Monday, October 29, 2012

You, Claudius

In the spirit of staying up too late, which I often do, I spent many Saturday nights/Sunday mornings in September watching episodes of the 1976 BBC series I, Claudius on WETA UK.  The show, based on the book by Robert Graves, is a false autobiography of the Roman emperor Claudius.  The characters are mostly a bunch of Roman dudes with bowl haircuts and names like Gaius Drusus Germanicus Triceratops. Many of them are at least partially insane, most of them  want to rule the Roman Empire, and all of them are being poisoned by their wives.  I found portions of the story extremely confusing, but was able to navigate much of it using knowledge left over from my high school Latin days. 

An unexpected surprise was the appearance of Patrick Stewart in the role of Sejanus, who was prefect of the Praetorian Guard during the reign of Emperor Tiberius.  

A week or two after seeing Stewart in this role, I was struck by the realization of a shocking coincidence which, I felt at the time, would rock our view of the universe itself.  Patrick Stewart, who played Captain Jean-Luc Picard, earlier acted alongside a character named Tiberius . . . and Captain Kirk's middle name was Tiberius!! (Kirk's middle name was not presented as Tiberius in the original series, however, it was presented thus in the animated series, and was one of the fews elements of the animated series later accepted as canonical.)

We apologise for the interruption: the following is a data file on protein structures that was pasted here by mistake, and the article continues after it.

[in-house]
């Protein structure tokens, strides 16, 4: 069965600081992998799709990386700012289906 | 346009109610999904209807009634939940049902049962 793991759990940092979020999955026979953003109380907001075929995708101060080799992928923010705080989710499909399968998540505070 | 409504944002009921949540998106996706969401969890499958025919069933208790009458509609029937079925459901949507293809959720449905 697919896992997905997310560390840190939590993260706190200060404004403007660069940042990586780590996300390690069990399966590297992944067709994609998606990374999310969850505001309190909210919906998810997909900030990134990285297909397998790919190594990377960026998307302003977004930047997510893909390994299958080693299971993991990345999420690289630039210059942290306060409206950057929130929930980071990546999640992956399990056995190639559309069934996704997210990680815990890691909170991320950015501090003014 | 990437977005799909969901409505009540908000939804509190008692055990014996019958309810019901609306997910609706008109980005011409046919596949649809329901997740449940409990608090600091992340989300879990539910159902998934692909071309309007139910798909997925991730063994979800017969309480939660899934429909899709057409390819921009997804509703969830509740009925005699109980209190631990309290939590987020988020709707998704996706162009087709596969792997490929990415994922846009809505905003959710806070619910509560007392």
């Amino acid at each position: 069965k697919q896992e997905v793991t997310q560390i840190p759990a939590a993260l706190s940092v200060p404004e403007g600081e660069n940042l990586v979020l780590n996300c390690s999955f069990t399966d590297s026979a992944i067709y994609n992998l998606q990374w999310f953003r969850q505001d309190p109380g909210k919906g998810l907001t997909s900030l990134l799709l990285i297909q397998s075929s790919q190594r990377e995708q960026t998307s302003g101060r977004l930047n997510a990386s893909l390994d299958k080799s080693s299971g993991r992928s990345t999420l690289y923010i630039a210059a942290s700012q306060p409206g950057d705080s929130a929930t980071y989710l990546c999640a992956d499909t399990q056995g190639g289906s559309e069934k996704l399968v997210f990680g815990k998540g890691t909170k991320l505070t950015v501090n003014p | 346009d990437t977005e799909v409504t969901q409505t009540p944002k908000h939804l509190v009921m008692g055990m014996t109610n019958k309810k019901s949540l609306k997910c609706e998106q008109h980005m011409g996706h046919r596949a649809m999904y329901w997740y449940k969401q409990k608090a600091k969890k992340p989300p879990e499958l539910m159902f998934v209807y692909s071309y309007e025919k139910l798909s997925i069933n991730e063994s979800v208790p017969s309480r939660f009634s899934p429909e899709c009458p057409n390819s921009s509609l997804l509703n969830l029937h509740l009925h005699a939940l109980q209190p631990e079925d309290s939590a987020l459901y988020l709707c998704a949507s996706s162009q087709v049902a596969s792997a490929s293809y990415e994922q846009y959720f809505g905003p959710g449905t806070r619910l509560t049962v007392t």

The whole thing can be presented in a circular progression, as follows:

Captain Jean-Luc Picard --> Patrick Stewart --> Sejanus --> Emperor Tiberius --> Captain James Tiberius Kirk --> Captain Jean Luc Picard

This coincidence has a big impact on me because, due to my participation in Latin club/Certamen activities and my own inherent nerdiness, Star Trek and the Roman Empire both took up large amounts of my time in high school. 

Sunday, October 28, 2012

The Word of the Day (October 28, 2012)

The word of the day is anquilosaurio.  I ran into it recently in a scientific journal, and thought that it had an interesting story.    

All scientifically-classified animals have a scientific name, and most modern animals also have one or more common names.  For example, there is a bird, common in parking lots, known by the scientific name Passer domesticus (indicating the genus and species) and the common name house sparrow.  A scientific name is Latinate in form; it is usually formed from Latin or ancient Greek roots, but it can be formed from elements of any language as long as they are rendered compatible with Latin grammatical structures.  And a common name is in whatever language is used where the animal lives.  

Non-avian dinosaurs have no common names, as they lived millions of years before any humans were alive to bestow common names. But a dinosaur is often given a sort of improvised common name by "de-Latinizing" the scientific name (or a name higher up in its taxonomic nomenclature).  For example, the dinosaur Tyrannosaurus is given the common name of tyrannosaur by dropping the Latinate -us ending.  And any dinosaur in the family Tyrannosauridae can be called by the common name tyrannosaurid, which results from dropping the Latinate -ae.